At least once a year, a group of friends and I get together and gather warm clothing, blankets and toiletries to distribute to our homeless friends and neighbors. It's a lot of work to put out appeals, pick up and sort the items, coordinate a date and location, get the vehicles to haul the items along with racks to hang the clothing, and spend a day in the cold weather. It costs us time, money, and leaves us physically drained once it's over. And, although totally spent, our souls are enriched beyond the words I could possibly use to describe it.

Our group, Project Under Covers, began shortly after a homeless man named Cordell Grimes (nicknamed Cuffy for all his fighting) passed away from liver cancer. He was a regular visitor to a car rental company located in Winston. The owner originally met the man by catching him trying to steal a grill from his property. Grimes was a tyrant when he drank. (Rumor has it that the police department actually had an entire course devoted to him.) My friend Jimmy Davis recalls how many times he had to physically remove the man from the property. But Grimes always returned, head bowed in apology, and asking for forgiveness. When sober, you found an extremely intelligent, compassionate man. He was a former engineer in a past life, and through details gleaned from stories he shared and some that he took to his grave, found himself sleeping in a nearby cemetery at night. Yet, if the man came to you to “borrow” $10, it was good as gold that you would get paid back. He was true to his word.

I met Grimes after receiving a call from Jimmy, telling me the one thing his friend really wanted was to get an actual ID but ran into roadblocks without a permanent address. I hung up the phone thinking, “how hard can it be?” I have a lot of nonprofit experience with housing issues, and was sure this was going to be done in a snap. After some time of exploring the web, I decided that perhaps telephone calls would help. Long story short, I was literally told by several people that the way that he could easily get an ID was to get himself arrested, using the jail as his address. I was floored that people could even suggest getting arrested to achieve any goal in life.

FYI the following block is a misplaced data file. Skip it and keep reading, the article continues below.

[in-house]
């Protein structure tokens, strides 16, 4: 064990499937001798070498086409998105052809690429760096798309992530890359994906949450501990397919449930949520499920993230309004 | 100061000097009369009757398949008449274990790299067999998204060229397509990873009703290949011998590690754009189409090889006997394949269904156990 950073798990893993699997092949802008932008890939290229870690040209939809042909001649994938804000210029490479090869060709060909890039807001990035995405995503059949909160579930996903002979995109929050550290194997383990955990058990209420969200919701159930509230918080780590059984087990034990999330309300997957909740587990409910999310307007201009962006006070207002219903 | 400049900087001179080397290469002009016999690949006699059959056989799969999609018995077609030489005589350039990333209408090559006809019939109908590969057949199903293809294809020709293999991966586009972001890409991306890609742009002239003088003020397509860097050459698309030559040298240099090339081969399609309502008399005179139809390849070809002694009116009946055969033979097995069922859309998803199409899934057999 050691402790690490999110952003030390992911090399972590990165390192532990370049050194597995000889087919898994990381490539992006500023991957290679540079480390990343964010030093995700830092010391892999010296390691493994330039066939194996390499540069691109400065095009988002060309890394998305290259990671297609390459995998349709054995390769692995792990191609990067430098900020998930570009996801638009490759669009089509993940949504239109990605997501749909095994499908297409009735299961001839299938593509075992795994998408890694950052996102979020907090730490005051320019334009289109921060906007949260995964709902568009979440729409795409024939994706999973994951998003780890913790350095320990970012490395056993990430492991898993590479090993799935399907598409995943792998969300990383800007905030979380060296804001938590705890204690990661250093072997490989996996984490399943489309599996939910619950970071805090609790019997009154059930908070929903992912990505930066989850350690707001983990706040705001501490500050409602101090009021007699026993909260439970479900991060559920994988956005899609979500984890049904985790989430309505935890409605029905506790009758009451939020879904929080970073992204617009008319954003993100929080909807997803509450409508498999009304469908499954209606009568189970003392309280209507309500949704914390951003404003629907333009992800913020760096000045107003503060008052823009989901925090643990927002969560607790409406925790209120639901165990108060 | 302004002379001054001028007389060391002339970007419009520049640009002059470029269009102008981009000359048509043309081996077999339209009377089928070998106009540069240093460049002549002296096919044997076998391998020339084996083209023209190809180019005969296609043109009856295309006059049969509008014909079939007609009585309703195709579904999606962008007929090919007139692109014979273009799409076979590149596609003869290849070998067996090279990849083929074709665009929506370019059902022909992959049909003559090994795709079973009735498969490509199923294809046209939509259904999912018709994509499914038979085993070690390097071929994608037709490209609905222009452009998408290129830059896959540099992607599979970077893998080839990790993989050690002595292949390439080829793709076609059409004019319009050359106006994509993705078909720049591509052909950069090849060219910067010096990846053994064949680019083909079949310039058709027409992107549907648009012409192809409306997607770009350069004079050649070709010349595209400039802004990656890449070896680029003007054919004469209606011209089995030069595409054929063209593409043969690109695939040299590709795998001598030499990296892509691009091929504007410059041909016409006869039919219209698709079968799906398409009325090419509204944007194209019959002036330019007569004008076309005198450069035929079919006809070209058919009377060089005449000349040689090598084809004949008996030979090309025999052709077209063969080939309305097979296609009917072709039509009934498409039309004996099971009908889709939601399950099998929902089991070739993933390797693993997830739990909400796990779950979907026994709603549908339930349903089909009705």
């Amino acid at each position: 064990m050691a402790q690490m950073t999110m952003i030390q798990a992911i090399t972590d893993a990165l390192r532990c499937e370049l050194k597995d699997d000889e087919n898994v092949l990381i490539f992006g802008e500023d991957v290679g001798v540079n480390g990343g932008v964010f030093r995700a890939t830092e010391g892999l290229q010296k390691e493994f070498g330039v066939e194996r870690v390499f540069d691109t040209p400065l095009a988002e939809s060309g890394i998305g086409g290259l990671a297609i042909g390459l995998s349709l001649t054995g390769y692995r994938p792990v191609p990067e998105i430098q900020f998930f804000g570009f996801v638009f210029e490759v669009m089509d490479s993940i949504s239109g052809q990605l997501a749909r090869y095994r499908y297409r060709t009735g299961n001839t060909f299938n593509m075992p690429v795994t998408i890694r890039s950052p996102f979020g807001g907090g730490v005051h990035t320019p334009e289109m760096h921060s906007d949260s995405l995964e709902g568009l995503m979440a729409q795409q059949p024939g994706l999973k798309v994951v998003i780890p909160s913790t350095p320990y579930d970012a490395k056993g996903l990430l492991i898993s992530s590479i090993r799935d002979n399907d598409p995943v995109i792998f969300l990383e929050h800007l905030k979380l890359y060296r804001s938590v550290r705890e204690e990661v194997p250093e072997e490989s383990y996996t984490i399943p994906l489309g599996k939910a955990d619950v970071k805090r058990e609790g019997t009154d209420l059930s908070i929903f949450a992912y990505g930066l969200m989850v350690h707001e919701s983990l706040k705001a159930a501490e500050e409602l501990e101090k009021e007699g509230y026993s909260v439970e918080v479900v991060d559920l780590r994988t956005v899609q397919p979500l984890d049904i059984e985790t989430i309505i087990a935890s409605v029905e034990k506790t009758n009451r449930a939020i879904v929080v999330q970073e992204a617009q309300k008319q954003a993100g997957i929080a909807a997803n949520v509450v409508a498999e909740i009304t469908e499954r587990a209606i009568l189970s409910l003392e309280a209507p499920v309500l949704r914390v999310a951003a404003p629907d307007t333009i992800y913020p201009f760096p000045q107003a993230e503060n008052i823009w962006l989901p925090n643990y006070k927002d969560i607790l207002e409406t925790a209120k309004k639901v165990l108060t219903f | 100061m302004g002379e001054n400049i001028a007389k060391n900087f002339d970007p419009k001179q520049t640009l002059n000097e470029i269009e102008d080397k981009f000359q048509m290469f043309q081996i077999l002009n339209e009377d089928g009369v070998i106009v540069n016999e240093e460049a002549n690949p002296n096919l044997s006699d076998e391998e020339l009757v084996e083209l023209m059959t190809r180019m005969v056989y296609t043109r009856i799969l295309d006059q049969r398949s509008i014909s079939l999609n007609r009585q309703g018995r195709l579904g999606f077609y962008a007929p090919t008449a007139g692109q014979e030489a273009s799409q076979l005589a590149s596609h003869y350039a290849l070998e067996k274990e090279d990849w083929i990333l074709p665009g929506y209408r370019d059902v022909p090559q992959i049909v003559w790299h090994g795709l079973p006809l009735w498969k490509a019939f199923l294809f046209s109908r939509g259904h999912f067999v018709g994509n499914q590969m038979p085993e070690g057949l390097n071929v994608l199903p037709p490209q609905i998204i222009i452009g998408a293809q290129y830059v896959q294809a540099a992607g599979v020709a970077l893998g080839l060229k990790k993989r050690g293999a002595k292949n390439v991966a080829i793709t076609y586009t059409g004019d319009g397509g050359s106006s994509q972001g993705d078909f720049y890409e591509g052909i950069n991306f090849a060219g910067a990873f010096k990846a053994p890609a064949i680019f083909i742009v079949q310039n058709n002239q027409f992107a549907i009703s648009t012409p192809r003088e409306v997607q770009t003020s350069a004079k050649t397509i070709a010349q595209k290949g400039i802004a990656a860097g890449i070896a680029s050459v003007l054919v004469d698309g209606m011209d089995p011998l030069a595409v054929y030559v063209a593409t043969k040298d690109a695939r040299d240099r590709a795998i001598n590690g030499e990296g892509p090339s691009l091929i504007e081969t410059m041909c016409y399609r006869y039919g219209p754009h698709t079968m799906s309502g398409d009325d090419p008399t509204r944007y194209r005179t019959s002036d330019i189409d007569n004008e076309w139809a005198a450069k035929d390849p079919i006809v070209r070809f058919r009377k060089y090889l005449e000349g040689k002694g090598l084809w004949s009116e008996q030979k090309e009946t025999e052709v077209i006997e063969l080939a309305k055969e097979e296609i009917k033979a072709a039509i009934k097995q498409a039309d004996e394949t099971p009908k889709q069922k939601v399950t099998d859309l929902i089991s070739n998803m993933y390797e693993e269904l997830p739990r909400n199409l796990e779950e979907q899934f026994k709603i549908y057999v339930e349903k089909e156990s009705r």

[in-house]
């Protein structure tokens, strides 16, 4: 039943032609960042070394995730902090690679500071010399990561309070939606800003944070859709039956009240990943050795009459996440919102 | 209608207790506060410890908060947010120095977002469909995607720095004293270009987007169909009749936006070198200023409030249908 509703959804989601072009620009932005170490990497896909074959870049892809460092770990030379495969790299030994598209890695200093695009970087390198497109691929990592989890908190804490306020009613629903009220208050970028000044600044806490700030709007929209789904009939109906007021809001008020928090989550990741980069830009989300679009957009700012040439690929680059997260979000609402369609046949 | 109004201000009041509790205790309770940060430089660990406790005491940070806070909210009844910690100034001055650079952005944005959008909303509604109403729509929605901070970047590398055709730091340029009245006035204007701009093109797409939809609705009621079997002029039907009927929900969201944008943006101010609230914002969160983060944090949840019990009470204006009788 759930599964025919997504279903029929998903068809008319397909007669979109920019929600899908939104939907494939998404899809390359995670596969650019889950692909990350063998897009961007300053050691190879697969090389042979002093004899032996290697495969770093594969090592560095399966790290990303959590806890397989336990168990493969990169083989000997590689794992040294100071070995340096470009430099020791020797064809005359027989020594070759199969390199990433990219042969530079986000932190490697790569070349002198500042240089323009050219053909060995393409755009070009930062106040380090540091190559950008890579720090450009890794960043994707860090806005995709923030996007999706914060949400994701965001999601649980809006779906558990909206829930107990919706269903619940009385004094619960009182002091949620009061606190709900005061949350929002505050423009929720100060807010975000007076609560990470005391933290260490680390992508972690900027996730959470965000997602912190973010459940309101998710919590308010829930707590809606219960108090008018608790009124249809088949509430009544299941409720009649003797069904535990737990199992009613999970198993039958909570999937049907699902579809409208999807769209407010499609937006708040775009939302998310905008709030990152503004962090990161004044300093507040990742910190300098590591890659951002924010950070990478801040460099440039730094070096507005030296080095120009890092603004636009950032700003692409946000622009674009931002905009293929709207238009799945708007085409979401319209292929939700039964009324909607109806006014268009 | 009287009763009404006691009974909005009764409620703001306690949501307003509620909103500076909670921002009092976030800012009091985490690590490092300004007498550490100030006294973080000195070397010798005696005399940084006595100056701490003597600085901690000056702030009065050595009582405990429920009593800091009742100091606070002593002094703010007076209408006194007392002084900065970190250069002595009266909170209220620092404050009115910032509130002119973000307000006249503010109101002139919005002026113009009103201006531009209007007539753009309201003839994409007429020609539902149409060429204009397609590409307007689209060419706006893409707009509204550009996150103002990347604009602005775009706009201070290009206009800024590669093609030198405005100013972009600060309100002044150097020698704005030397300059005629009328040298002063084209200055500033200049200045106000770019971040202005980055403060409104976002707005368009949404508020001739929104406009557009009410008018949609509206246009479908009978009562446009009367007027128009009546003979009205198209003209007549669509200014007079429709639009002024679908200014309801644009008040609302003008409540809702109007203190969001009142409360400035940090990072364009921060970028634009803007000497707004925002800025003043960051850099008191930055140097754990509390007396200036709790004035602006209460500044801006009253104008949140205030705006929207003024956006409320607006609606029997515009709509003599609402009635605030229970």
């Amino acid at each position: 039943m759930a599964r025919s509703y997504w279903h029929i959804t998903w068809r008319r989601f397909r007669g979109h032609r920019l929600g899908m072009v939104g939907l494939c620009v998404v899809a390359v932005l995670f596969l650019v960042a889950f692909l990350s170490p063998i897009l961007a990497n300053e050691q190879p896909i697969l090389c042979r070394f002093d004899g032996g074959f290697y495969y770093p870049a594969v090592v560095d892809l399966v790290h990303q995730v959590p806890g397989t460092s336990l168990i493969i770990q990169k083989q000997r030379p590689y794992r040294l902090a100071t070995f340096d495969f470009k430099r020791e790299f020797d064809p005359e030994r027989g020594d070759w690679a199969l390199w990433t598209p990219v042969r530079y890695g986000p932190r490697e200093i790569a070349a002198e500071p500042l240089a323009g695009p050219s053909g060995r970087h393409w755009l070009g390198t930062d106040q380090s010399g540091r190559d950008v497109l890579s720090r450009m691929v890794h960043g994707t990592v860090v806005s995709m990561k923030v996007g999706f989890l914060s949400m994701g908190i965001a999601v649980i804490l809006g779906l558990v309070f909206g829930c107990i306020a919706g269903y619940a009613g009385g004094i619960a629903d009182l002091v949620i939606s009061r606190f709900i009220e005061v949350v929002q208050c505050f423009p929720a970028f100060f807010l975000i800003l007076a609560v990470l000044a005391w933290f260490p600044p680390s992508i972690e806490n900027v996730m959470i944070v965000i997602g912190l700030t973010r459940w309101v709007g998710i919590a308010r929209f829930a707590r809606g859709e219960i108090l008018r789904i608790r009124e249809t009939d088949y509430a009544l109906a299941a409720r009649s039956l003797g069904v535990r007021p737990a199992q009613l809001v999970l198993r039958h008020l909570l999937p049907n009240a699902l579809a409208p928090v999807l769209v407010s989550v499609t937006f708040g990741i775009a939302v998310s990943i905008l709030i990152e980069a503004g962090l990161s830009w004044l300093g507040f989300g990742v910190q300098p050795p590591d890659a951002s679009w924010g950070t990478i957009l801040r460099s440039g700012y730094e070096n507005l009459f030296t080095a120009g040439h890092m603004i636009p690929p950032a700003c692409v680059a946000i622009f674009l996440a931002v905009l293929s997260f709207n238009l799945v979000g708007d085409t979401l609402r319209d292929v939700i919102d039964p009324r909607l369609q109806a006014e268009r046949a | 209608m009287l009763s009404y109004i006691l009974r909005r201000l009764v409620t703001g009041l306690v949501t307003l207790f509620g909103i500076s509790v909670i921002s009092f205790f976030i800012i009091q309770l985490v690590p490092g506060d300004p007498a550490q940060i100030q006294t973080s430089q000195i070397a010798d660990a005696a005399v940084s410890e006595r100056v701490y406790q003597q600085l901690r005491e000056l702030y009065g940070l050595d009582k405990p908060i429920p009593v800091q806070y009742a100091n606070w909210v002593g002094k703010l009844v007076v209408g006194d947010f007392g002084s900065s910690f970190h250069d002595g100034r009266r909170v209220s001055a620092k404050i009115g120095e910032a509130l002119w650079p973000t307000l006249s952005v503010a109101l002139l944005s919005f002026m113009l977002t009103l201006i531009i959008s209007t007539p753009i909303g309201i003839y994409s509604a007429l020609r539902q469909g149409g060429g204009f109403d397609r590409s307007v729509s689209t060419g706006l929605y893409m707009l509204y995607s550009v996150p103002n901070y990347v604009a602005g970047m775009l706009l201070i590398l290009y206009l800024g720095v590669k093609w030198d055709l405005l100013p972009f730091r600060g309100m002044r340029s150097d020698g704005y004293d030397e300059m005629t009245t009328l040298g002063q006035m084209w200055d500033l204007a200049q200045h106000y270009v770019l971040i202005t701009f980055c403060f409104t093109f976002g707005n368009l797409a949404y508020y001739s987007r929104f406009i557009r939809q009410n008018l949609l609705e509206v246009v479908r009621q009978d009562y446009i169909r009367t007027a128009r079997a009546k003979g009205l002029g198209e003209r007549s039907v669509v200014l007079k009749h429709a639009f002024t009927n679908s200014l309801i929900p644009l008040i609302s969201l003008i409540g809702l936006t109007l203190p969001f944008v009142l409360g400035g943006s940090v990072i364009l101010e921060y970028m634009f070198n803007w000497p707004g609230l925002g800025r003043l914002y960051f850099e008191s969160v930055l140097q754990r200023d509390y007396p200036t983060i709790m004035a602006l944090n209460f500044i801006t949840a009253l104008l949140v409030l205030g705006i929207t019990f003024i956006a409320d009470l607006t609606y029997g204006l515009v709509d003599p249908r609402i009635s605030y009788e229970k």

My NY attitude of defiance sparked up and my years of advocacy work kicked in. I put Grimes in my car, drove to the DMV, and through intensive negotiation, was finally able to get him his official North Carolina ID. To this day, I am convinced that any homeless person wanting or needing an ID would not be able to get it unless an experienced (and tenacious) advocate is actually standing by their side. I still treasure the picture Jimmy sent me of Grimes holding up the card, with a smile from ear to ear. Without knowing Grimes, I doubt we would be doing our giveaways.

We do not take monetary donations and the items collected are given out unconditionally. There is no judgment, no preaching, and nothing asked in return. If anyone needs us to lend a hug or an ear, we stand ready. The stories that have been shared with us have been unimaginable, incredible and inspiring. From ex-military to the next-door-neighbor type who happened to fall into unforeseen circumstances, their stories make one realize how sometimes life can hand out too much to handle. It makes me acknowledge how stupid and selfish it can be to get in a snit because some unexpected repair is going to cut into my budget when someone is telling me that they slept in an abandoned building last night.

At our most recent event, we managed to give away around 150 bags of items to help those who needed it. Tears were shed (mostly by my friend Jimmy), friendships were forged, and souls were touched. Each time the event ends, we leave feeling a little more fulfilled, a little more enriched, and a lot more educated on breaking stereotypes of homelessness.

I know if Grimes were watching over me right now, reading over my shoulder, he would be happy knowing that he inspired a bunch of us to help others. His heart and mind won over many, and taught us how to become better people. For now and forever, he will be dearly missed.

 

Ken Lack lives in Lexington and has provided services as a consultant and volunteer since moving here in 2009. He enjoys writing, cooking, and exploring the beauty and fun of North Carolina. More information on Project Under Covers can be found on Facebook. He can be reached at KenLack@mail.com.